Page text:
The start of a new year brings along exciting things — resolutions to conquer, a fresh start with a new semester, awesome sales at your favorite stores — but (in our biased opinion), the best thing to come out of 2019 yet is our Winter Film Series, opening at the Knickerbocker Theatre on Monday, Jan. 14.
Becoming Astrid, running Monday-Saturday, Jan. 14-19, depicts the early years of Swedish author Astrid Lindren (Alba August), the author of over 100 children’s books, including the Pipi Longstocking series. Teenage Astrid breaks free of the confines of her conservative upbringing in rural Sweden, accepting an internship at a local newspaper, and later becoming pregnant after attracting the attention of the newspaper’s editor, Blomberg (Henrik Rafaelsen). Astrid leaves her childhood home and goes to Copehagen to secretly give birth to a son, Lasse, whom she reluctantly leaves in the care of a foster mother, Marie (Trine Dryholm) as she goes into self-imposed exile in Stockholm. When Marie mother falls ill, Astrid uses her imagination and flair for storytelling to reconnect with her son, establishing a newfound courage that will later form the foundation of her work. This film is in Swedish with English subtitles and is not rated. It has a running time of two hours and three minutes.
Showing on Monday-Saturday, Jan. 28 – Feb.2, Far From the Tree follows families through the eyes of parents journeying towards acceptance of their one-of-a-kind kids that society has deemed “abnormal.” The documentary is based on Andrew Solomon’s New York Times best-selling book Far From the Tree: Parents, Children and the Search for Identity and offers a look at how families are meeting extraordinary challenges through love, empathy and understanding. The Huffington Post said, “the film shines a bright light not just on these different families: it also portrays a more universal vision offers a map for all of us seeking to discover the wonder of others.” The film is not rated and has a running time of one hour and 33 minutes.
The series will feature Day of the Western Sunrise , a documentary produced by Zeeland-native Keith Reimink, on Monday-Saturday, Mar. 11-16. The film follows three survivors from a Japanese tuna trawler Daigo Fukuryu Mary, or the Lucky Dragon No. 5, who were fishing off the coast of the Marshall Islands on March 1, 1954, when the US detonated Castle Bravo, the first in a series of hydrogen weapon tests. The film adapted a Japanese storytelling method known as “kamishibai,” which means “paper drama,” to intimately retell the fishermen’s story, and the devastation still felt in Japan almost 65 years later. Paying homage to this Japanese art form, all the film’s scenes consist of individual drawings with paper texture being animated in a 3-D environment. The film is in Japanese with English subtitles and is not rated.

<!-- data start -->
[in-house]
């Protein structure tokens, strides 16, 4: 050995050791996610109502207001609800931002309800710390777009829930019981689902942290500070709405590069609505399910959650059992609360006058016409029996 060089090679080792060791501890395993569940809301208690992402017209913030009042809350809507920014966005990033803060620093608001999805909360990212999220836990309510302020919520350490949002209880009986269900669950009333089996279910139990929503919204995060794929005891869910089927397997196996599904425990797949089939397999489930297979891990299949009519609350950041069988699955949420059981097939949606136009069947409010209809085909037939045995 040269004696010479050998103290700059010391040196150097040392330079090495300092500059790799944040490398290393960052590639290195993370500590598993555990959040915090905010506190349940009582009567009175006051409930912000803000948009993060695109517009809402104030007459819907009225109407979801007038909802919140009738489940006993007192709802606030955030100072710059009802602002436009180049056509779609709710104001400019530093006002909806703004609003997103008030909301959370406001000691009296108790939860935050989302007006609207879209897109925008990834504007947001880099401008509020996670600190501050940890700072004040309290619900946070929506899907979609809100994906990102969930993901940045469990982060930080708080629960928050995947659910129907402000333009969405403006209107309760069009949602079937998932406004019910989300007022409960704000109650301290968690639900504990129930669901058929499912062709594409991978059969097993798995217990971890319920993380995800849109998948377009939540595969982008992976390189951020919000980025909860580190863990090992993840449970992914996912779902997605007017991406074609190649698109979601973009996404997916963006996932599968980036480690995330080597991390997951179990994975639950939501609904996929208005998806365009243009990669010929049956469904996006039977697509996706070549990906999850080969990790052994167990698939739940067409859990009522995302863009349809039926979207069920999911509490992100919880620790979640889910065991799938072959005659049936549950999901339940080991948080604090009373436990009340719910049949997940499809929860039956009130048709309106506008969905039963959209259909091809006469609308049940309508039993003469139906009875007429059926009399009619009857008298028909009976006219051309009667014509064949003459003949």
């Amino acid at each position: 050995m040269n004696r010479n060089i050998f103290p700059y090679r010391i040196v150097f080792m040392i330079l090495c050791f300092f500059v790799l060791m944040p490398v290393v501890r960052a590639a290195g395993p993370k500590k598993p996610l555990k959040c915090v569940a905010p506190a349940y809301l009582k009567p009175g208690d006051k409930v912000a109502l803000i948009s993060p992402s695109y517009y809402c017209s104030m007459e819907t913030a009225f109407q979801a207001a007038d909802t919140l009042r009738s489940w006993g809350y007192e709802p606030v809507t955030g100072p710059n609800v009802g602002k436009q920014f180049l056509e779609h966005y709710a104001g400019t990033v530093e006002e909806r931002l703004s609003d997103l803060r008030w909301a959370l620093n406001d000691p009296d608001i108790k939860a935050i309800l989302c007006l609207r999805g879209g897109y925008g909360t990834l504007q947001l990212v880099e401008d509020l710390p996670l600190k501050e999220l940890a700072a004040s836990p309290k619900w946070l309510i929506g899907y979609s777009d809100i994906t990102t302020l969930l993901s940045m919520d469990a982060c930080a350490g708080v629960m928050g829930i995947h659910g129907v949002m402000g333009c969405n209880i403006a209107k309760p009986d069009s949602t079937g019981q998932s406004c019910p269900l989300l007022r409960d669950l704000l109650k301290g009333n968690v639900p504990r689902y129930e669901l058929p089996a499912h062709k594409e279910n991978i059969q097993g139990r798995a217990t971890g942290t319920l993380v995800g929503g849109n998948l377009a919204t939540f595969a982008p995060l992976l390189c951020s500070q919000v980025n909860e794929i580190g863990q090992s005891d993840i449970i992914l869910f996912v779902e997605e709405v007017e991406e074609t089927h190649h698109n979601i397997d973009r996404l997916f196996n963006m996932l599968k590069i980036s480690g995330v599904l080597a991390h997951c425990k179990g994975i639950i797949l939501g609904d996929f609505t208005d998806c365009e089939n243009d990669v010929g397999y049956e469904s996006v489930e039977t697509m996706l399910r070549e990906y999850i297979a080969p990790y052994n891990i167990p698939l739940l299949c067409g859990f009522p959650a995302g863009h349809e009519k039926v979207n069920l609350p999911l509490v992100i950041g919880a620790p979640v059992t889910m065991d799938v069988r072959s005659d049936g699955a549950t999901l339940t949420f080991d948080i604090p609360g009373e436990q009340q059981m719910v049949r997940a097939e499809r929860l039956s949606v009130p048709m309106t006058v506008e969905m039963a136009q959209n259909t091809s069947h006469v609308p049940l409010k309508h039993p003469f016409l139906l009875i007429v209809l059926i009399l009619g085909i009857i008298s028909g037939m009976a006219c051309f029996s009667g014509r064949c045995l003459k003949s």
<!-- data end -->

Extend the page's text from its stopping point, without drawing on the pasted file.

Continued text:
The Icelandic comedy-drama Woman at War will close out the series on Monday-Saturday, Apr. 1-6. The film tells the story of Halla (Halldóra Geirharðsdóttir), an independent woman in her late 40s, who declares a one-woman-war on the local aluminum industry to stop its operations in the Icelandic highlands. In the midst of her dangerous and bold activism, a long-forgotten application to adopt a child from Ukraine is approved, and she learns there is a little girl waiting for her. As Halla prepares to fulfill her dream of becoming a mother, she comes up with one last plan to support her cause. The film is in Icelandic, English, Spanish, and Norwegian with English subtitles. It is not rated and has a running time of one hour and 41 minutes.
Tickets for the individual films are $7 for regular admission and $6 for senior citizens, Hope College faculty and children. Tickets will be sold at the door but are also available in advance at the Events and Conferences Office located downtown in the Anderson-Werkman Financial Center (100 E. Eighth St.). The office is open weekdays from 9 a.m. to 5 p.m. and can be called at (616) 395-7890.
The Knickerbocker Theatre is located in downtown Holland at 86 E. Eighth St.